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Filed under: Behavior • Health • Soundwaves • Sports • Stories
Voters forgive despite sex scandals
May 30th, 2013
04:26 PM ET

Voters forgive despite sex scandals

By Steve Kastenbaum, CNN

Editor's Note: Listen to the full story in our player above, and join the conversation in our comments section below.

(CNN) - Two years ago, then Democratic Representative Anthony Weiner walked into a hotel ballroom in New York packed with reporters and admitted that he sent lewd photos to women he met online.

Now, he’s asking for a second chance as he runs for mayor of New York City. Every day on the campaign trail he finds himself apologizing, like he did at a recent mayoral candidate forum in the Bronx:

[4:55] “I’m sorry. You put a great deal of hope and confidence in me and I did some very embarrassing things and I regret them.”

A few weeks ago, former South Carolina Governor Mark Sanford won redemption in a special congressional election despite having run off with his Argentinian mistress for a week.

Kay Hymowitz is with the Manhattan Institute, a public policy think tank in New York and has written about these issues:

[2:53] “I think people are willing to forgive if they feel there’s been a real change and if they don’t have other choices that they’re not happy with and that seems the be the case here,” said Hymowitz.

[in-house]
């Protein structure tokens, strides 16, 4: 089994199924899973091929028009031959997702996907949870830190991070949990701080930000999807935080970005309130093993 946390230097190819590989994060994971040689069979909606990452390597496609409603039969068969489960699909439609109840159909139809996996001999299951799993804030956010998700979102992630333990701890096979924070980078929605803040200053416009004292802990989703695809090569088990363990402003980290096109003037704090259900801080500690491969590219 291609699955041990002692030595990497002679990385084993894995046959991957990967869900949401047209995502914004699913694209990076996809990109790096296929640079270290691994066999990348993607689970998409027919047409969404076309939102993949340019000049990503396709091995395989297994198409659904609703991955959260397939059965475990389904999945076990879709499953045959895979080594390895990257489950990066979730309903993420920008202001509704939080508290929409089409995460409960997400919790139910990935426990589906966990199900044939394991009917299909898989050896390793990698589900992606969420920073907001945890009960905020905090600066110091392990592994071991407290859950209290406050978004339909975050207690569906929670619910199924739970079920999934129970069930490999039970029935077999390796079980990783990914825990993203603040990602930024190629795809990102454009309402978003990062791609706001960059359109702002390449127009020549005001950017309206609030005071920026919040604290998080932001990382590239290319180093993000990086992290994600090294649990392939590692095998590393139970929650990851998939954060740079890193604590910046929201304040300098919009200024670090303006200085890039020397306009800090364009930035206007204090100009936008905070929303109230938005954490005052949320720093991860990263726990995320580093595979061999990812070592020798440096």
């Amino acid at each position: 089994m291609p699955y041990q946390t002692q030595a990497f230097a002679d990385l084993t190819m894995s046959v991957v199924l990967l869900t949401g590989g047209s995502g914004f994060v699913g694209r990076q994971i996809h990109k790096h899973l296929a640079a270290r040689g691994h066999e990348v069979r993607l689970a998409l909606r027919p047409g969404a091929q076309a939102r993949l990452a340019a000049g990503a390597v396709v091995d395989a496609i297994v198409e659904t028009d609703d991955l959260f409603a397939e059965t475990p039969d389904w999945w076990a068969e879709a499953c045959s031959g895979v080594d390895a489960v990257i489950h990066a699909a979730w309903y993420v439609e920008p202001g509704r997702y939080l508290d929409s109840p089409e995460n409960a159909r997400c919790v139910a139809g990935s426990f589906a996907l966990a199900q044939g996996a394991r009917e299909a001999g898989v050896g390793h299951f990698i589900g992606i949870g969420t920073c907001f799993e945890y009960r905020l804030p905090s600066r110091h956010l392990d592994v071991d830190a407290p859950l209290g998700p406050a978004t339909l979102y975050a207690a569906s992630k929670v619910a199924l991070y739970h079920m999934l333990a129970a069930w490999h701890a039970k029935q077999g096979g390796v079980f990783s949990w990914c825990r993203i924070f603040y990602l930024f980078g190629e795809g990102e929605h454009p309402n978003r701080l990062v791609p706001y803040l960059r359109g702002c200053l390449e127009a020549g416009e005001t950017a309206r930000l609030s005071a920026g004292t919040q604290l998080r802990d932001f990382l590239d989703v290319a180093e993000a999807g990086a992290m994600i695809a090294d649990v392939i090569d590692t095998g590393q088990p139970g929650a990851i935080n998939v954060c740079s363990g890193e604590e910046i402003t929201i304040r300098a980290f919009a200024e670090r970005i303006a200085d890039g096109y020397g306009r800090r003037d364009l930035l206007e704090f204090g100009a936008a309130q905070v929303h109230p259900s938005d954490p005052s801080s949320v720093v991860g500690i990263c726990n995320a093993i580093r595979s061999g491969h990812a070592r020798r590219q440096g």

But being given a second chance and actually getting people to vote for you are two different things.

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Making life easier for transgender teens in school
California is considering a law allowing transgender teens to choose their preference in high school.
May 28th, 2013
12:53 PM ET

Making life easier for transgender teens in school

By Jim Roope,CNN

Follow on Twitter: @jimroopeCNN

(CNN) - Psychology over biology.  A proposed law making its way through the California legislature would allow transgender teens to choose the bathroom, locker room facilities and sports teams of the gender with which they identify.

[0:30] “It’s like you’re being trapped in a body that doesn’t fit you. And it hurts.”

Nineteen-year-old Darius was born a girl but always wanted to be a boy. He’s starting the process now, a year after graduating from high school. Although everyone knew he was born a girl, he tried to live as a boy throughout his four years in high school.